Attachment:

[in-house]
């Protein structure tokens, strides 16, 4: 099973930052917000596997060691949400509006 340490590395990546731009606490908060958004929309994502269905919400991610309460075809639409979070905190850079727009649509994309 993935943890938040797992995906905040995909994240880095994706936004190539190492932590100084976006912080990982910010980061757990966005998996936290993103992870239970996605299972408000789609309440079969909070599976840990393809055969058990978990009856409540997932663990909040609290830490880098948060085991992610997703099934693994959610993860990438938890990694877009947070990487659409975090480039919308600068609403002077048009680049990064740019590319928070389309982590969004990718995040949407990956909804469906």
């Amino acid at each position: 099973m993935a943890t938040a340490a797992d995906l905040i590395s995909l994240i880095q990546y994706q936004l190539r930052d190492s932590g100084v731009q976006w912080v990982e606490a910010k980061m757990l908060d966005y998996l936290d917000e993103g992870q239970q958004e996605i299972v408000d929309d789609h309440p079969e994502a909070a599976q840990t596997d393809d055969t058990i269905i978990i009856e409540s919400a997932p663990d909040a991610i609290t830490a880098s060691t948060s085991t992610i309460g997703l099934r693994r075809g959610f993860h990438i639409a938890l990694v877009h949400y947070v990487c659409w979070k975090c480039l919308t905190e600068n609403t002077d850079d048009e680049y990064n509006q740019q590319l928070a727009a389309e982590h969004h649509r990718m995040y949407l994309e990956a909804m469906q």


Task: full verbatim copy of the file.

[in-house]
């Protein structure tokens, strides 16, 4: 099973930052917000596997060691949400509006 340490590395990546731009606490908060958004929309994502269905919400991610309460075809639409979070905190850079727009649509994309 993935943890938040797992995906905040995909994240880095994706936004190539190492932590100084976006912080990982910010980061757990966005998996936290993103992870239970996605299972408000789609309440079969909070599976840990393809055969058990978990009856409540997932663990909040609290830490880098948060085991992610997703099934693994959610993860990438938890990694877009947070990487659409975090480039919308600068609403002077048009680049990064740019590319928070389309982590969004990718995040949407990956909804469906």
């Amino acid at each position: 099973m993935a943890t938040a340490a797992d995906l905040i590395s995909l994240i880095q990546y994706q936004l190539r930052d190492s932590g100084v731009q976006w912080v990982e606490a910010k980061m757990l908060d966005y998996l936290d917000e993103g992870q239970q958004e996605i299972v408000d929309d789609h309440p079969e994502a909070a599976q840990t596997d393809d055969t058990i269905i978990i009856e409540s919400a997932p663990d909040a991610i609290t830490a880098s060691t948060s085991t992610i309460g997703l099934r693994r075809g959610f993860h990438i639409a938890l990694v877009h949400y947070v990487c659409w979070k975090c480039l919308t905190e600068n609403t002077d850079d048009e680049y990064n509006q740019q590319l928070a727009a389309e982590h969004h649509r990718m995040y949407l994309e990956a909804m469906q």